Tuesday, November 1, 2011

Convert Quote: Handicaps

Sammy Davis, Jr., is one of the most famous American Jewish converts. In true borsht belt/vaudeville style, Mr. Davis has a very famous quote involving Jack Benny, a contemporary American entertainer.
On a golf course, Jack Benny once asked Sammy Davis, Jr., what his handicap was. "Handicap?" he asked. "Talk about handicap! I'm a one-eyed Negro Jew."

What do you think? Do you think that being a Jew is a "handicap"? Does it combine with other traits you have to make it more handicap-like?

As a Southerner, I feel that my stereotypes have improved by affiliating Jewishly. Southerners are assumed to be inbred, stupid, lazy, and incompetent. Now people assume I can do my job well enough that I'm capable of running the world! They're also less confused by the fact that a Southerner is nerdy and bookish. So I guess I feel differently than Mr. Davis.

Along those lines, I once saw a hilarious quote on Facebook by a stranger, "So-and-so was disappointed to learn that, after his Jewish conversion, he still does not control the banks."


  1. I don't know if you are aware of this but the ad attached to this post is for trying out Scientology, LOL.

  2. I think it was more of a handicap 50+ years ago, when numerous places wouldn't hire Jews, and Jews weren't allowed to stay in some hotels or join certain clubs.

    My ex-husband applied for a job about 15 years ago at one of those previously exclusive hotels, which was still owned by a private family, and was explicitly told the patriarch wouldn't let them hire him because he was Jewish, so the issue still exists in some circles.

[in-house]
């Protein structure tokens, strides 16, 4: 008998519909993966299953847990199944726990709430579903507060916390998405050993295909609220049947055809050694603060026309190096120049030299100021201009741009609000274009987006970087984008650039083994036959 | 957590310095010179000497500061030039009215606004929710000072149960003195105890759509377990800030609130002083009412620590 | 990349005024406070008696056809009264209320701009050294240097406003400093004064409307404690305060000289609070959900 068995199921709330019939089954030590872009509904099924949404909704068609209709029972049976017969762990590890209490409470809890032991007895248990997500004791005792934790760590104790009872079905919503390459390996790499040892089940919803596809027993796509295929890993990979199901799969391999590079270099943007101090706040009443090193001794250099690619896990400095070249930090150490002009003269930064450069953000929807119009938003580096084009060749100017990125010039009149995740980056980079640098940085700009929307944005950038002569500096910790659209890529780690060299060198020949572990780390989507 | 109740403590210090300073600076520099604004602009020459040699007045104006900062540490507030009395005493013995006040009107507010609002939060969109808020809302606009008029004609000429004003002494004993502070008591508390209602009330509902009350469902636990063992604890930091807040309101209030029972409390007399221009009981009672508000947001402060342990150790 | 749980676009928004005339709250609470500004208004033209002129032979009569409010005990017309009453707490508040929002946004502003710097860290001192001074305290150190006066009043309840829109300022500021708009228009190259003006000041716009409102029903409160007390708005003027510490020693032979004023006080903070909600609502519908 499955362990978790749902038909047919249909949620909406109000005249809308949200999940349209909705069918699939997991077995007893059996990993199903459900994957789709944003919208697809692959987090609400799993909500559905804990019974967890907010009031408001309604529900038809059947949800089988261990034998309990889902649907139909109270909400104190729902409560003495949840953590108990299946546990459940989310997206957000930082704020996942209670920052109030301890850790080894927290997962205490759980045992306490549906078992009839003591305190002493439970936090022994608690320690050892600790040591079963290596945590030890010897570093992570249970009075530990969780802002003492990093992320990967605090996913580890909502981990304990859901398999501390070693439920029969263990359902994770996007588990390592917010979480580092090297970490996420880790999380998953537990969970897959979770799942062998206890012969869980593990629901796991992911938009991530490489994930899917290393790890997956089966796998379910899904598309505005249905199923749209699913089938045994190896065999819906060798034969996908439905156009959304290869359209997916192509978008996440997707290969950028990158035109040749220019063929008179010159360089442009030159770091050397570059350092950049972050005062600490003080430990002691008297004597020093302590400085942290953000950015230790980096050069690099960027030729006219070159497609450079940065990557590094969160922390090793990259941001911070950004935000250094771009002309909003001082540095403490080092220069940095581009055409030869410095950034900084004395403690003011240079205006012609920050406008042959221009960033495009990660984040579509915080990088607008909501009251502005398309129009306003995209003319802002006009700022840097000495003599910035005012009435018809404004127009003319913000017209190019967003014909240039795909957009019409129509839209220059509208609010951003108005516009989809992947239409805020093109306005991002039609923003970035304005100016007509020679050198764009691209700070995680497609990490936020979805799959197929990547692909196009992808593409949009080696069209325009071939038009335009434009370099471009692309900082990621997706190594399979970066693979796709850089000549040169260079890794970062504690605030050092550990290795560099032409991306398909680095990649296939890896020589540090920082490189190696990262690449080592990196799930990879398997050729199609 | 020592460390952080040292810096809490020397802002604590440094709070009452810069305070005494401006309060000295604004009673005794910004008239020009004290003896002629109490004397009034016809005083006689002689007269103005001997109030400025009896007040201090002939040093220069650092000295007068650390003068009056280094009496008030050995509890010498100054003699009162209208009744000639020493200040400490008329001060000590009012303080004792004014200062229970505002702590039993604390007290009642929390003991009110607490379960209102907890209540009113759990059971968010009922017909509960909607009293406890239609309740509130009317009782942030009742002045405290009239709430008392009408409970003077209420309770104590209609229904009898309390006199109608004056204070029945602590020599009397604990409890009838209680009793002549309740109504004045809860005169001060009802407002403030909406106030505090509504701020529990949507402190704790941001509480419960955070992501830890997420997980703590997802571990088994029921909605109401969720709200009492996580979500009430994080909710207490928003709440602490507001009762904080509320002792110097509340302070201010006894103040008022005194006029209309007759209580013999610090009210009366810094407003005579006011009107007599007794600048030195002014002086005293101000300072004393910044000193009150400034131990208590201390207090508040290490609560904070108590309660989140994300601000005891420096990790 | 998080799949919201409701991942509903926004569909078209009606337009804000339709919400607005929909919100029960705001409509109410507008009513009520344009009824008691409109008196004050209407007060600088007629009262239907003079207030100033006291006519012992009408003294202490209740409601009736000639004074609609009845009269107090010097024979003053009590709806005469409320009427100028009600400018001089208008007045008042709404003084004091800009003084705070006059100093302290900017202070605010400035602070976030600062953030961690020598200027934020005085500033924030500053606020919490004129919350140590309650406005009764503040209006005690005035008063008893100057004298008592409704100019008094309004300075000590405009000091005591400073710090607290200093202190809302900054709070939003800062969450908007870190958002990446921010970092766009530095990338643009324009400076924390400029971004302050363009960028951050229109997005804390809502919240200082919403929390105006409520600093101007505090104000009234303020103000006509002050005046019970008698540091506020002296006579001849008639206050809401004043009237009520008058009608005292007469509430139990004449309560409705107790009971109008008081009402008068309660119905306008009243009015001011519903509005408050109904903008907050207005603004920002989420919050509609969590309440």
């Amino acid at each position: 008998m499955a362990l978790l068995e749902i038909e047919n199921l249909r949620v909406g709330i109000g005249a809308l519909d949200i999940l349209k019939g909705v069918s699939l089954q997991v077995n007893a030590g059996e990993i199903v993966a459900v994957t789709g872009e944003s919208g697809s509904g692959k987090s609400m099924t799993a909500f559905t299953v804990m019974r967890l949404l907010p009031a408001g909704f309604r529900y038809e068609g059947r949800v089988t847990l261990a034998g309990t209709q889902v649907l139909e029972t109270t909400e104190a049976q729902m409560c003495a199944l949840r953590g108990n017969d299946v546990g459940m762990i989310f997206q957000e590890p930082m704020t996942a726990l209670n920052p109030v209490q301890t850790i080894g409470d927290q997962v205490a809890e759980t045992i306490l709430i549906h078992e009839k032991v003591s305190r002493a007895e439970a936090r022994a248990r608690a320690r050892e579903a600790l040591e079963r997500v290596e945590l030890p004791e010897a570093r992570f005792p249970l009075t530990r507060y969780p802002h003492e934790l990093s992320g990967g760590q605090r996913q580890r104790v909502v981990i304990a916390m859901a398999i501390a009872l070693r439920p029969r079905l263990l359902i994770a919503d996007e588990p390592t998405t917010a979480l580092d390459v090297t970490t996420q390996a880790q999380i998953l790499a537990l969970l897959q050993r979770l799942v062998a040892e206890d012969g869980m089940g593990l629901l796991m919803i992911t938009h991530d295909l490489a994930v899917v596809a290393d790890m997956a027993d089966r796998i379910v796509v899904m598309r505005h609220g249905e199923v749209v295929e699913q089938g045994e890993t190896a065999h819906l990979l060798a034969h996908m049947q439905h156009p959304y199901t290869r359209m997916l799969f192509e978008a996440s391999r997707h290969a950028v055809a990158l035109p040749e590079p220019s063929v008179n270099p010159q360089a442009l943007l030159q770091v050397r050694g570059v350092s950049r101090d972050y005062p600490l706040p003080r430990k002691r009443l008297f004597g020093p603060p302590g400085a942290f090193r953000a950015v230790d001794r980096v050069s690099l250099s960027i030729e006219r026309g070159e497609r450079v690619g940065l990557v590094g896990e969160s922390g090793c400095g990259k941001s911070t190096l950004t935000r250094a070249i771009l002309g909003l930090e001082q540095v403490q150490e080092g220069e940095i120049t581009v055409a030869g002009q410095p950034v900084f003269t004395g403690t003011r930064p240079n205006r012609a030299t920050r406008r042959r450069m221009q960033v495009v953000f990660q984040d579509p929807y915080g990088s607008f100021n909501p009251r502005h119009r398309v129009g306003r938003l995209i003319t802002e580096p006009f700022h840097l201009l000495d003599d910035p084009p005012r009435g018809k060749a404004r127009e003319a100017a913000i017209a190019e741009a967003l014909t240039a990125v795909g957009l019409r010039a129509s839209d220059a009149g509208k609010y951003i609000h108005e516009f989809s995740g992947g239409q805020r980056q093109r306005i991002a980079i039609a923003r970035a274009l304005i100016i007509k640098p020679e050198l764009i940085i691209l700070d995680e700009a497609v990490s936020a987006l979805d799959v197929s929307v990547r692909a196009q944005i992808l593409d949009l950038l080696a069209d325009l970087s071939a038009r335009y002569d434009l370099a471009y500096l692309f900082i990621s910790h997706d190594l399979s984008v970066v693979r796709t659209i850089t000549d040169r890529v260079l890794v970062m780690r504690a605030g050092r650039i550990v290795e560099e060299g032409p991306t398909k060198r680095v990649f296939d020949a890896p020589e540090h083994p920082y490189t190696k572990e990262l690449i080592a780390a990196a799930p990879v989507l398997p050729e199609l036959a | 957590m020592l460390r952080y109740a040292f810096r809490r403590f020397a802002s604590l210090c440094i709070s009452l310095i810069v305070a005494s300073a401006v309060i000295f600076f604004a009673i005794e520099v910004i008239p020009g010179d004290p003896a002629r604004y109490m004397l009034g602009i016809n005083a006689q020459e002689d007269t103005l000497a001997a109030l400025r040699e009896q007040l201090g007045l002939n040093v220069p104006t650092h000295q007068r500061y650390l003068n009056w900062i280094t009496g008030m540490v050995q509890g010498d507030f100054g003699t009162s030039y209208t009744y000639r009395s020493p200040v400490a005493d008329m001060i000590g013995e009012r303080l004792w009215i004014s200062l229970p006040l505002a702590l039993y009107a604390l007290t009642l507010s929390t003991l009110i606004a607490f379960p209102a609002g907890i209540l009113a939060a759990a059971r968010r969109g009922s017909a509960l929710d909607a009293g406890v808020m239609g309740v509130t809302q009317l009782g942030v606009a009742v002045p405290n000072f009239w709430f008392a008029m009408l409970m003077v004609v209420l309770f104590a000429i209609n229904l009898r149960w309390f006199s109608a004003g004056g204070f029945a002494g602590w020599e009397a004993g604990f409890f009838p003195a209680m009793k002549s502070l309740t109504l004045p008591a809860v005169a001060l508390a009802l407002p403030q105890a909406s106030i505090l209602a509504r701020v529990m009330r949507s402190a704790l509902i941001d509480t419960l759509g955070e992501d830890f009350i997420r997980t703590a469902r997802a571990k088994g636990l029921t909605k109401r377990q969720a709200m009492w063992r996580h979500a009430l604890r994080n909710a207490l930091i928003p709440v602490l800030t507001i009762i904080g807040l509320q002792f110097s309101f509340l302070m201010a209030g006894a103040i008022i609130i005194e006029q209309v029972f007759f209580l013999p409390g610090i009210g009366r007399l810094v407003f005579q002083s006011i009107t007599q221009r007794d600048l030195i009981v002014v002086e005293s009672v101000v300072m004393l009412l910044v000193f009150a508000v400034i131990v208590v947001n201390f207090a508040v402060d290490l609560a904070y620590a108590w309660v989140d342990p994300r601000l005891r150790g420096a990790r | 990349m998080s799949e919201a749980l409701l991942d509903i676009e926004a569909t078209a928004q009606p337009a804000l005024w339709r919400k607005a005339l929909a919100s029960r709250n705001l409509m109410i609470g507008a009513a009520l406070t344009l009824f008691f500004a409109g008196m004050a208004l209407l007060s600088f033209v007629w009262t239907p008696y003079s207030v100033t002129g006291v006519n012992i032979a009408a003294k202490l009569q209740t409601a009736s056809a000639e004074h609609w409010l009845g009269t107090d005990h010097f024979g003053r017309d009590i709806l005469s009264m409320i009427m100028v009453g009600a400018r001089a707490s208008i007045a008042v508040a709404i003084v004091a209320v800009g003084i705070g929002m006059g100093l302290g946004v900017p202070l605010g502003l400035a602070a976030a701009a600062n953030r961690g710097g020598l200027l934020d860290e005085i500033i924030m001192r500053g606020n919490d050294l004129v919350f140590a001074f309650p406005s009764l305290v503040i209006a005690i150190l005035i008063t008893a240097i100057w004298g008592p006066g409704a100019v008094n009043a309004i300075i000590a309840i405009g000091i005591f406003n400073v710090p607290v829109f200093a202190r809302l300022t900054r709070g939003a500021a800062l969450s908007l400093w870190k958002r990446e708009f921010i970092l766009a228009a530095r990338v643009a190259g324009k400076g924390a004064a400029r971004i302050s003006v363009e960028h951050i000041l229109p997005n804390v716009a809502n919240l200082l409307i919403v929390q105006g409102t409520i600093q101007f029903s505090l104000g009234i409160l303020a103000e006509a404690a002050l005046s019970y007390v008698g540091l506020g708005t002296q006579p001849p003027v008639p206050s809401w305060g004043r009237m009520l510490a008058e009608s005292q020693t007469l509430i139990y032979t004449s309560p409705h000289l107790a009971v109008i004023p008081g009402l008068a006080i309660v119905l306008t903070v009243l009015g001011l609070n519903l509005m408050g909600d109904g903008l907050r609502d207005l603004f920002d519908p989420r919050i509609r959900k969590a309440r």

I'd say it's less of a handicap now, although of course we're still open to anitsemitism.

  3. The Curmudgeonly Israli Giyoret says:

    "So-and-so was disappointed to learn that, after his Jewish conversion, he still does not control the banks."

    Now THAT is funny!

    I don't think I was ever discriminated against as a Southerner, but then, my accent is spotty and I was always a damnyankee type even down South.

    I think there has been a resurgence of antisemitism in the years since my conversion (Is it me? Should I change my mouthwash?) in 1983.

  4. I don't think it was necessarily the being Jewish aspect as much as it was being Jewish & Black. I'm half black/half white and in my neighborhood I would definitely not be/feel secure or safe if I were public about my choice to convert. Also, you have to take into account the time at which this was said.